ABSTRACT Q fever is a worldwide zoonosis caused by Coxiella burnetii—a small obligate intracellular Gram-negative bacterium found in a variety of animals. It is transmitted to humans by inhalation of contaminated aerosols from urine, feces, milk, amniotic fluid, placenta, abortion products, wool, and rarely by ingestion of raw milk from infected animals. Nested PCR can improve the sensitivity and specificity of testing while offering a suitable amplicon size for sequencing. Serial dilutions were performed tenfold to test the limit of detection, and the result was 10× detection of C. burnetti DNA with internal nested PCR primers relative to trans-PCR. Different biological samples were tested and identified only in nested PCR. This demonstrates the efficiency and effectiveness of the primers. Of the 19 samples, which amplify the partial sequence of C. burnetii, 12 were positive by conventional PCR and nested PCR. Seven samples—five spleen tissue samples from rodents and two tick samples—were only positive in nested PCR. With these new internal primers for trans-PCR, we demonstrate that our nested PCR assay for C. burnetii can achieve better results than conventional PCR.


Subject(s)
Humans , Bacterial Proteins/genetics , DNA Transposable Elements , Polymerase Chain Reaction/methods , Coxiella burnetii/isolation & purification , Transposases/genetics , Fever/microbiology , Bacterial Proteins/metabolism , Coxiella burnetii/classification , Coxiella burnetii/genetics , Transposases/metabolism
14.
Braz. j. microbiol ; 49(1): 13-15, Jan.-Mar. 2018. tab, graf
Article in English | LILACS | ID: biblio-889194

ABSTRACT

ABSTRACT As the largest genus in Actinobacteria family, Streptomyces species have the ability to synthesize numerous compounds of diverse structures with bioactivities. Streptomyces mangrovisoli MUSC 149T was previously isolated as a novel streptomycete from mangrove forest in east coast of Peninsular Malaysia. The high quality draft genome of MUSC 149T comprises 9,165,825 bp with G + C content of 72.5%. Through bioinformatics analysis, 21 gene clusters identified in the genome were associated with the production of bioactive secondary metabolites. The presence of these biosynthetic gene clusters in MUSC 149T suggests the potential exploitation of the strain for production of medically important compounds.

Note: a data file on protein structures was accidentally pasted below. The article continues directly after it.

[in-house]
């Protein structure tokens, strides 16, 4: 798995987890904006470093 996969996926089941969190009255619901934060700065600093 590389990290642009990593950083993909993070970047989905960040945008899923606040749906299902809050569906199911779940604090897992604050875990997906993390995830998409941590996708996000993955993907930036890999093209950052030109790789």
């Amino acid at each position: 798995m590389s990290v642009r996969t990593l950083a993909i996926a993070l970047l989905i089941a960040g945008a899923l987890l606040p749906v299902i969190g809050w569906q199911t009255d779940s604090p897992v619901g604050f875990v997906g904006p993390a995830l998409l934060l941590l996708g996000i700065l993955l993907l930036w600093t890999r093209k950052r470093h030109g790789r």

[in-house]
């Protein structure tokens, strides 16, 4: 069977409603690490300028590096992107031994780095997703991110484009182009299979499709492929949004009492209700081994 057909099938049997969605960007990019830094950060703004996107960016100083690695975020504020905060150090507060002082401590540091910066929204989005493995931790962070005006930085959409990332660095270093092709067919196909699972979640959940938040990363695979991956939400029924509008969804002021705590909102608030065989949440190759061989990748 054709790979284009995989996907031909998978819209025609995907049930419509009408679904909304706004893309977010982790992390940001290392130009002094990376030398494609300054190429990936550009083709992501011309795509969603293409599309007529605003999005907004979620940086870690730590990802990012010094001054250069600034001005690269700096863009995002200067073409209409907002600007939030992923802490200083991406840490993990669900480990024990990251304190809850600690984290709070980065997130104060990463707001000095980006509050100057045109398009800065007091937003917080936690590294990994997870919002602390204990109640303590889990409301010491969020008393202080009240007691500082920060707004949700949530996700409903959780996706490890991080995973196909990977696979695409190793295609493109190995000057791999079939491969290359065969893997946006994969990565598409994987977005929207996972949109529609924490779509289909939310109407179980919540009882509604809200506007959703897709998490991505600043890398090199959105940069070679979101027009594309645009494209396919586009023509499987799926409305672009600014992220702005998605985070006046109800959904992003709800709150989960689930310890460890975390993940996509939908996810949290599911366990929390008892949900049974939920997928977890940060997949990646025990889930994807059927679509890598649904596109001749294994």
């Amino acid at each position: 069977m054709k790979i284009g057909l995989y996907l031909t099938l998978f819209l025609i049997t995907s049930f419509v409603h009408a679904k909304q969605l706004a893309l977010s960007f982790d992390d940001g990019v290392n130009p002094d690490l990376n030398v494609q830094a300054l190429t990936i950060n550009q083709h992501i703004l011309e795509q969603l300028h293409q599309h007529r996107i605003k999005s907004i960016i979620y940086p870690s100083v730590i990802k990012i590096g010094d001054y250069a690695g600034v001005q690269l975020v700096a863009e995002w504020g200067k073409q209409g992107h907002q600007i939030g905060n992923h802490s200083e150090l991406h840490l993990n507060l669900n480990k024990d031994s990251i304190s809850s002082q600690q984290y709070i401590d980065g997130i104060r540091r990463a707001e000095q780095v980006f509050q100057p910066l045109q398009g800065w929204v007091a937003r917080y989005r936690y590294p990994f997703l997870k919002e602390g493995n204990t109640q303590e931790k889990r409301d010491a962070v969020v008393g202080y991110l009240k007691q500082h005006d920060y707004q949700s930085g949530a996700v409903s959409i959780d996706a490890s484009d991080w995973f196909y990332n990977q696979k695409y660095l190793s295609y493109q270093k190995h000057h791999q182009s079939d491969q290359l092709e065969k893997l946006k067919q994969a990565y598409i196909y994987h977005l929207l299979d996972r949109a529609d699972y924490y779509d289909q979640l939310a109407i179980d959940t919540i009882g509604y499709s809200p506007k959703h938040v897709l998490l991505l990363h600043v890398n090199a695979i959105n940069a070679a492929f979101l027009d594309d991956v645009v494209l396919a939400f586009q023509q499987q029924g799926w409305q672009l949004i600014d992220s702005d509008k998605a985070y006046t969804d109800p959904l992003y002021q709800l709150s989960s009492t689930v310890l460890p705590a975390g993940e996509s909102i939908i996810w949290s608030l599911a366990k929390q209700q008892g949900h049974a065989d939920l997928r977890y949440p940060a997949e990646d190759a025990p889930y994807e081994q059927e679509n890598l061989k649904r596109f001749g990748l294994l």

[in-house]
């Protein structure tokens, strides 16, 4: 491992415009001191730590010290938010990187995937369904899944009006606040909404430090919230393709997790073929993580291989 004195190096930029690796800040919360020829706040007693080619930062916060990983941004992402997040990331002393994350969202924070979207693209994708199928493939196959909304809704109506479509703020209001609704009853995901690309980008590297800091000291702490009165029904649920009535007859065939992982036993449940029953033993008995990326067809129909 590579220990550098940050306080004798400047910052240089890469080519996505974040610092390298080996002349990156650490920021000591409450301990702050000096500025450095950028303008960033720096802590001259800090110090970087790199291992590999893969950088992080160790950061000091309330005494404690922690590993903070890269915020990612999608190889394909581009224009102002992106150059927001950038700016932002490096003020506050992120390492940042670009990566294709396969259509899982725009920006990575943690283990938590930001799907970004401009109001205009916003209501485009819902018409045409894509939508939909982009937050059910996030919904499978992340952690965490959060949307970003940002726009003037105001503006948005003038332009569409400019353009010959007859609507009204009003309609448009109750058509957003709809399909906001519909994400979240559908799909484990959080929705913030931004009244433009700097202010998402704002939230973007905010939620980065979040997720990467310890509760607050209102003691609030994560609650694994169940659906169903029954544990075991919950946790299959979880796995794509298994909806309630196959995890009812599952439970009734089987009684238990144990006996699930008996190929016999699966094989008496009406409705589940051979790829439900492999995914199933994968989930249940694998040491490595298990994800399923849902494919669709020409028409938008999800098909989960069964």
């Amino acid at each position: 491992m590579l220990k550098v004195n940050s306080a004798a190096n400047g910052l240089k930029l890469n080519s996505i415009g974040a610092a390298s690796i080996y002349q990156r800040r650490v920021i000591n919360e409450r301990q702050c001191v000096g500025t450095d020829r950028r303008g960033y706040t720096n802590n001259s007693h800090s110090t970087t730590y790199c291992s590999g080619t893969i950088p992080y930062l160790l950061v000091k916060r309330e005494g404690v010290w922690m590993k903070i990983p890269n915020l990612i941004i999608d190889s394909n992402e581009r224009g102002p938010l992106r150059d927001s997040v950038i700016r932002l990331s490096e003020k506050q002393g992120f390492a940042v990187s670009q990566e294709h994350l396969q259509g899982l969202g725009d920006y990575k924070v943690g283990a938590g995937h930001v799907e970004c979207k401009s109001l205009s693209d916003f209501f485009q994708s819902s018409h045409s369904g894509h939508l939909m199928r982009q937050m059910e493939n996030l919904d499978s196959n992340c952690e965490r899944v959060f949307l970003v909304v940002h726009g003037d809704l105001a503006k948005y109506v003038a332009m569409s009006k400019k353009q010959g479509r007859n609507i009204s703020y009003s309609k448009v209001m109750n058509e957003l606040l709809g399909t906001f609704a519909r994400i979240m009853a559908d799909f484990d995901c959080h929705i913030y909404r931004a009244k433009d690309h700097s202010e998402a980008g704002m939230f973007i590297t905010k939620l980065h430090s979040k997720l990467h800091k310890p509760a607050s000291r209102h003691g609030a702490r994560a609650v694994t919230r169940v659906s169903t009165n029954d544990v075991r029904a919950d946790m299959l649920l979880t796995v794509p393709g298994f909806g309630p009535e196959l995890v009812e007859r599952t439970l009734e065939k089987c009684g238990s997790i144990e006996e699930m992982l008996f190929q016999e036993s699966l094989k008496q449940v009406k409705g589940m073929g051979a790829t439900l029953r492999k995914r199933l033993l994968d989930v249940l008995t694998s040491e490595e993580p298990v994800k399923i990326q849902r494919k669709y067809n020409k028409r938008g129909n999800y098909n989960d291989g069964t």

Subject(s)
Streptomyces/isolation & purification , Genome, Bacterial , Geologic Sediments/microbiology , Phylogeny , Streptomyces/classification , Streptomyces/genetics , Bacterial Proteins/genetics , Bacterial Proteins/metabolism , Base Composition , DNA, Bacterial/genetics , Molecular Sequence Data , Base Sequence , Malaysia
15.
Braz. j. microbiol ; 49(1): 189-199, Jan.-Mar. 2018. tab, graf
Article in English | LILACS | ID: biblio-889209

ABSTRACT

ABSTRACT Nine Legionella pneumophila strains isolated from cooling towers and a standard strain (L. pneumophila serogroup 1, ATCC 33152, Philadelphia 1) were analyzed and compared in terms of motility, flagella structure, ability to form biofilms, enzymatic activities (hemolysin, nucleases, protease, phospholipase A, phospholipase C, acid phosphatase, alkaline phosphatase and lipase), hemagglutination capabilities, and pathogenicity in various host cells (Acanthamoeba castellanii ATCC 30234, mouse peritoneal macrophages and human peripheral monocytes). All the isolates of bacteria appeared to be motile and polar-flagellated and possessed the type-IV fimbria. Upon the evaluation of virulence factors, isolate 4 was found to be the most pathogenic strain, while 6 out of the 9 isolates (the isolates 1, 2, 3, 4, 5, and 7) were more virulent than the ATCC 33152 strain. The different bacterial strains exhibited differences in properties such as adhesion, penetration and reproduction in the hosts, and preferred host type. To our knowledge, this is the first study to compare the virulence of environmental L. pneumophila strains isolated in Turkey, and it provides important information relevant for understanding the epidemiology of L. pneumophila.


Subject(s)
Humans , Animals , Female , Mice , Bacterial Proteins/metabolism , Legionella pneumophila/metabolism , Virulence Factors/metabolism , Bacterial Proteins/genetics , Turkey/epidemiology , Legionnaires' Disease/microbiology , Legionella pneumophila/isolation & purification , Legionella pneumophila/genetics , Virulence Factors/genetics , Environmental Microbiology , Macrophages/microbiology , Mice, Inbred BALB C
16.
Braz. j. microbiol ; 49(1): 97-103, Jan.-Mar. 2018. graf
Article in English | LILACS | ID: biblio-889210

ABSTRACT